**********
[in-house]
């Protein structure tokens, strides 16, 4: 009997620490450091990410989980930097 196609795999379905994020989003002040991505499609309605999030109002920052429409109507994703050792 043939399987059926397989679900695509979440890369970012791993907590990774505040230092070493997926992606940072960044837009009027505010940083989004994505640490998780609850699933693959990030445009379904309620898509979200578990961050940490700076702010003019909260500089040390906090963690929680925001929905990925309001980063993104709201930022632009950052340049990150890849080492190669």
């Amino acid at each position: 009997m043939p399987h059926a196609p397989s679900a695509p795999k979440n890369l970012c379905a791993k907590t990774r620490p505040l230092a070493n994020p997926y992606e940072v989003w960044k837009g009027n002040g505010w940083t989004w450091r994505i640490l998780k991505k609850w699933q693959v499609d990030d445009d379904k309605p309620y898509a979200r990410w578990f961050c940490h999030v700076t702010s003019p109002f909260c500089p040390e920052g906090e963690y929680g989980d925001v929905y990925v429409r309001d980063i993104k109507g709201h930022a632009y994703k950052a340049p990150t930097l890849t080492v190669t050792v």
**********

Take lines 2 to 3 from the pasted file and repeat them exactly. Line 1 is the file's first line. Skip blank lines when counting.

């Protein structure tokens, strides 16, 4: 009997620490450091990410989980930097 196609795999379905994020989003002040991505499609309605999030109002920052429409109507994703050792 043939399987059926397989679900695509979440890369970012791993907590990774505040230092070493997926992606940072960044837009009027505010940083989004994505640490998780609850699933693959990030445009379904309620898509979200578990961050940490700076702010003019909260500089040390906090963690929680925001929905990925309001980063993104709201930022632009950052340049990150890849080492190669």
């Amino acid at each position: 009997m043939p399987h059926a196609p397989s679900a695509p795999k979440n890369l970012c379905a791993k907590t990774r620490p505040l230092a070493n994020p997926y992606e940072v989003w960044k837009g009027n002040g505010w940083t989004w450091r994505i640490l998780k991505k609850w699933q693959v499609d990030d445009d379904k309605p309620y898509a979200r990410w578990f961050c940490h999030v700076t702010s003019p109002f909260c500089p040390e920052g906090e963690y929680g989980d925001v929905y990925v429409r309001d980063i993104k109507g709201h930022a632009y994703k950052a340049p990150t930097l890849t080492v190669t050792v």